Mr Kim said that he has no interest in attending the meeting if it is a “one-sided” affair aimed at forcing the unilateral abandonment of Pyongyang’s nuclear weapons – marking a return to an often used strategy of making sudden shifts in tactics when dealing with other nations.
“If the US is trying to drive us into a corner to force our unilateral nuclear abandonment, we will no longer be interested in such dialogue and cannot but reconsider our proceeding to the… summit,” said Kim Kye Gwan, North Korea’s first vice minister of foreign affairs.
The historic first meeting between the leaders is set to take place on 12 June in Singapore, with the White House saying it is “hopeful” it will still take place. When asked if the move was a bluff after weeks of seemingly warm statements from North Korea, Mr Trump remained non-committal.
“We haven’t been notified at all, we’ll have to see. We haven’t seen anything, we haven’t heard anything. We will see what happens,” Mr Trump said from the White House.
In his remarks, Kim Kye Gwan specifically criticised the US national security adviser John Bolton, who has called for North Korea to quickly give up its nuclear arsenal. North Korea clashed with Mr Bolton when he worked under the Bush administration, calling him “human scum” and a “bloodsucker”.
“We shed light on the quality of Bolton already in the past, and we do not hide our feeling of repugnance towards him,” Kim Kye Gwan said.
Hours before throwing doubt on the summit with the US, North Korea announced it was suspending high-level talks with the South Korean president, Moon Jae-in, scheduled for Wednesday. Pyongyang said that the annual US-South Korea military exercises that the two nations are currently engaged in – and which the North has long opposed – were a “provocation”, according to the North Korean Central News Agency (KCNA).
In a pre-dawn dispatch, KCNA called the two-week Max Thunder drills, which began Monday and reportedly include about 100 aircraft, a “rehearsal for an invasion of the North and a provocation amid warming inter-Korean ties”.
They also linked it to last month’s summit between Mr Kim and Mr Moon, when the leaders met at the border in their countries’ third summit talks since their formal division in 1948.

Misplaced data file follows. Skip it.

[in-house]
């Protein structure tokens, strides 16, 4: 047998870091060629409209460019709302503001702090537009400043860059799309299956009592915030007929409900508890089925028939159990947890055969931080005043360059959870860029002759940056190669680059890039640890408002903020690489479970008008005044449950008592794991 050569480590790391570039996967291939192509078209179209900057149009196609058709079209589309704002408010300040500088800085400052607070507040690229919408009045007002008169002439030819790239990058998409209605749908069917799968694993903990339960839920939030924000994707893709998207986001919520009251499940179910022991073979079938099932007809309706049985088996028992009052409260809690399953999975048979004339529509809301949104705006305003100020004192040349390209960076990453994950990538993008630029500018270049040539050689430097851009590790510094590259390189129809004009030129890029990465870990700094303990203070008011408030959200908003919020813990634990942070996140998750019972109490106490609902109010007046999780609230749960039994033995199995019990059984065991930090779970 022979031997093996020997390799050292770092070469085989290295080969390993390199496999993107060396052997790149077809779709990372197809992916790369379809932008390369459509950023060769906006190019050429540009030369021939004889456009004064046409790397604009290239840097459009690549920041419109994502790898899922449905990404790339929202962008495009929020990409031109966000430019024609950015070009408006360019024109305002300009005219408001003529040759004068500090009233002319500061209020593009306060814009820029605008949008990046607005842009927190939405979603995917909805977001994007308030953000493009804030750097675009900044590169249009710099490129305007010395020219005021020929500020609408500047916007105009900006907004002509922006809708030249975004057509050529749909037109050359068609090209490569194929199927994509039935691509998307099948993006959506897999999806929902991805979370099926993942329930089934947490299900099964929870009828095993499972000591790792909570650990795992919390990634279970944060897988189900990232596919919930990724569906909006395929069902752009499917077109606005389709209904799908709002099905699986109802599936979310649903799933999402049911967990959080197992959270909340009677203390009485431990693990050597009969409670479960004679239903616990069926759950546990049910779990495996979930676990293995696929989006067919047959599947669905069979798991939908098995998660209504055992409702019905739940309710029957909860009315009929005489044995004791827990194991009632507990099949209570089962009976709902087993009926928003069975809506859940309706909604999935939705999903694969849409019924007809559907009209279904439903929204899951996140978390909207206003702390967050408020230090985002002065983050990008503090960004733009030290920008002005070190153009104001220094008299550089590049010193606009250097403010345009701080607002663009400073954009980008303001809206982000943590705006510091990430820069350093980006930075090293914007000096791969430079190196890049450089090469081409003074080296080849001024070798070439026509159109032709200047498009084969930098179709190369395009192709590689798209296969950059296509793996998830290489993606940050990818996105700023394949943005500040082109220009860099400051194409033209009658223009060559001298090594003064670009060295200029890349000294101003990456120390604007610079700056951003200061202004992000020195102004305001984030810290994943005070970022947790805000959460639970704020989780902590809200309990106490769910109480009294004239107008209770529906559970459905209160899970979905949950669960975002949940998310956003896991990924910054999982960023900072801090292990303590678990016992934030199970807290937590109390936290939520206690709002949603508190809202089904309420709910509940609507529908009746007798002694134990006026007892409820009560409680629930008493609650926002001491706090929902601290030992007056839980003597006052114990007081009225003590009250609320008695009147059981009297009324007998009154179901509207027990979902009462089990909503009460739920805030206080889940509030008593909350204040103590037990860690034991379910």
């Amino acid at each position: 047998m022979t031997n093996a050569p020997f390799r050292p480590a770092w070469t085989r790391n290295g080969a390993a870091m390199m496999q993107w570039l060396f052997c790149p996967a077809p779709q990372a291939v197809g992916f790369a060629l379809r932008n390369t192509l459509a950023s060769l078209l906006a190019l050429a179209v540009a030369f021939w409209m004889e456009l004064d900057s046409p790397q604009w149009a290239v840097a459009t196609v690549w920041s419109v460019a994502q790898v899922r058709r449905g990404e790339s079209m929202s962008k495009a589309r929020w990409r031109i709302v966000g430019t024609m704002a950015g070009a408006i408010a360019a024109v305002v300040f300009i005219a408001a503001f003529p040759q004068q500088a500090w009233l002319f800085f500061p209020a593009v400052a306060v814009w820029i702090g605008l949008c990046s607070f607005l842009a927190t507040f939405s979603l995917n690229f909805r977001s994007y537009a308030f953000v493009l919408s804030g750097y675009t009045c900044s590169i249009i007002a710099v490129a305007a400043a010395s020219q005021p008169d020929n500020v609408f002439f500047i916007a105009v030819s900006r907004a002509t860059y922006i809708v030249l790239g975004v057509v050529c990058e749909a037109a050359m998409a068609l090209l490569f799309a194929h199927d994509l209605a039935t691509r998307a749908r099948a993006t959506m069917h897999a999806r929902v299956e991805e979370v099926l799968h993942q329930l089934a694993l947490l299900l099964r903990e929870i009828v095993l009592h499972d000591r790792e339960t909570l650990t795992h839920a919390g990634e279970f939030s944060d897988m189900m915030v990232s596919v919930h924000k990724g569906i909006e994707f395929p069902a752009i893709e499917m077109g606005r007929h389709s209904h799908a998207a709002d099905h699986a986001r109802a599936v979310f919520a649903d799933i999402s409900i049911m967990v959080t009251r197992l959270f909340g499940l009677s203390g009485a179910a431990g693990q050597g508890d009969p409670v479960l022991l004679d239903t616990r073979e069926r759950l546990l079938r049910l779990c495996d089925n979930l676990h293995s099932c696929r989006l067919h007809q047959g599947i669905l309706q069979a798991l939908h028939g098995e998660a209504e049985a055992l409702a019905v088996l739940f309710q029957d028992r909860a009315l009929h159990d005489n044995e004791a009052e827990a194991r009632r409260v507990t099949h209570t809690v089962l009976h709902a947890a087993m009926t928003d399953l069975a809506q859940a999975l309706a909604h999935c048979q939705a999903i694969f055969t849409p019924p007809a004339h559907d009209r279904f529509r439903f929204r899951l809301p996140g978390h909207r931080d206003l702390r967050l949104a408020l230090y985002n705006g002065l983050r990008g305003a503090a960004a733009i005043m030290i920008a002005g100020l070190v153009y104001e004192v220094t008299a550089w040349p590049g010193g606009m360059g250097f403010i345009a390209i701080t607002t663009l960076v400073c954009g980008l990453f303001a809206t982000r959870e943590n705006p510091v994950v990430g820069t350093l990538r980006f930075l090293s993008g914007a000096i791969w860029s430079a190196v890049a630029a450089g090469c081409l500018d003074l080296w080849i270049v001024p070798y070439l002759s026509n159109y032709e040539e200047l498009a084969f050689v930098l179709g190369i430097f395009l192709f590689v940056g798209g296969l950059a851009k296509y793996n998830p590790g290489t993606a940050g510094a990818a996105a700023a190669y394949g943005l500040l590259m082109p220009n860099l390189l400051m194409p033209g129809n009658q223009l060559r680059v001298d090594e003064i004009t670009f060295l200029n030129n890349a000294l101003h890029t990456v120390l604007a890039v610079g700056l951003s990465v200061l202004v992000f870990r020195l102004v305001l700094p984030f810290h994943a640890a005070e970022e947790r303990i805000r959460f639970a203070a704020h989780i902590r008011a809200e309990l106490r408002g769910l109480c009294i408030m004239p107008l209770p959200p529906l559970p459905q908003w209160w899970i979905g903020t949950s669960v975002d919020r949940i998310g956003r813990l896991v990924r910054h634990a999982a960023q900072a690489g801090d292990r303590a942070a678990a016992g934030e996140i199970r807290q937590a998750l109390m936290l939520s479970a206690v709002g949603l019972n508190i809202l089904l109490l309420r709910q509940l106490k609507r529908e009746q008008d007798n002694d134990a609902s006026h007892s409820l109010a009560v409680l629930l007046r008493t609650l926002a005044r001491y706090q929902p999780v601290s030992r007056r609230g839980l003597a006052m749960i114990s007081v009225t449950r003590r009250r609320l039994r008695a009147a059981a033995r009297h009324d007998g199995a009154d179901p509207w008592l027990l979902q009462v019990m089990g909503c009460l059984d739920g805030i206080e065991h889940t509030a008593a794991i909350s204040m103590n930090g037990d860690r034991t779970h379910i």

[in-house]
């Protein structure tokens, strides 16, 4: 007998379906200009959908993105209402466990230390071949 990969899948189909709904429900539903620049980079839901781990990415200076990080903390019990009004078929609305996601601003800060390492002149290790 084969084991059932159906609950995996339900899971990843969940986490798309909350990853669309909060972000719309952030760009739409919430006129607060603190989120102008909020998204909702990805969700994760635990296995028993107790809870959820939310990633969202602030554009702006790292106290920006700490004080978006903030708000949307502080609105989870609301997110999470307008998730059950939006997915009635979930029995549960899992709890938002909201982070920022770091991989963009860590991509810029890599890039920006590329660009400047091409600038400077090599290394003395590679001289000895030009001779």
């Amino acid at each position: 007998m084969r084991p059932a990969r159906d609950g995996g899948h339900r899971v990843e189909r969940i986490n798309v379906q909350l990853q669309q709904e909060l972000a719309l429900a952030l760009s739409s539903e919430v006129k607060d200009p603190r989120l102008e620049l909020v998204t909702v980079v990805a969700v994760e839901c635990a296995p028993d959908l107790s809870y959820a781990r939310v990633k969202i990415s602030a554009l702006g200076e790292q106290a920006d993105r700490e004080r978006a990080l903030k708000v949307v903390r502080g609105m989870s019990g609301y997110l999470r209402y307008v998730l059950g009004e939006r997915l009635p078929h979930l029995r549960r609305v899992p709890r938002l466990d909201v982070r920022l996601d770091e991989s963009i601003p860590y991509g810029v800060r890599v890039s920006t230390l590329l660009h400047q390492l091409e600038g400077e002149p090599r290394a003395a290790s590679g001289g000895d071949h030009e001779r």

“This exercise targeting us, which is being carried out across South Korea, is a flagrant challenge to the Panmunjom Declaration and an intentional military provocation running counter to the positive political development on the Korean Peninsula,” KCNA said.
“The US will also have to undertake careful deliberations about the fate of the planned North Korea-US summit in light of this provocative military ruckus jointly conducted with the South Korean authorities.”
The US military said in a statement that this year’s drills are “routine” and “defensive in nature”.
Speaking on Wednesday morning, White House press secretary Sarah Sanders said that the move from North Korea was not unexpected and that Mr Trump was prepared for “tough negotiations”.
“The president is ready if the meeting takes place. If it doesn’t, we’ll continue the maximum pressure campaign that’s been ongoing,” Ms Sanders told Fox News in the wake of North Korea’s comments.
“We’re still hopeful that the meeting will take place and we’ll continue down that path but at the same time we’ve been prepared that these could be tough negotiations.”
She added that North Korea’s actions were “not something that is out of the ordinary in these types of operations”, adding that the president is “fully prepared and fully ready” for the meeting.
China has urged North Korea not to cancel the summit, with President Xi Jinping telling state broadcaster CCTV: “We support the improvement of North-South (Korean) relations, the promotion of dialogue between North Korea and the US, denuclearisation on the peninsula, and North Korea’s development of its economy.”
Chinese foreign ministry spokesperson Lu Kang said China hopes the summit produces “substantial outcomes… Only in this way can we consolidate the alleviation of the situation and maintain peace and stability in the region”. Mr Trump plans to discuss North Korea halting its nuclear weapons programme.
Mr Xi, who was meeting with a delegation from North Korea’s ruling party at the time of his comments, has met with Mr Kim twice in the last month in what experts have said is a way of ensuring Chinese interests are on the agenda during the summit with Mr Trump. Recently, Chinese telecommunications giant ZTE was penalised by the US Commerce Department for violating sanctions by selling goods made with US components to North Korea.
However, Mr Trump stepped in and said he would work with Mr Xi to ensure jobs that were lost as a result of losing access to the American market are brought back to ZTE.
China has deep connections with North Korea – Pyongyang has long relied on it and Russia for basic economic needs along with a small number of other allies. However, China’s recent enforcement of strict United Nations sanctions on seafood, textiles, foreign exchange services and fuel are believed to have hurt Pyongyang.
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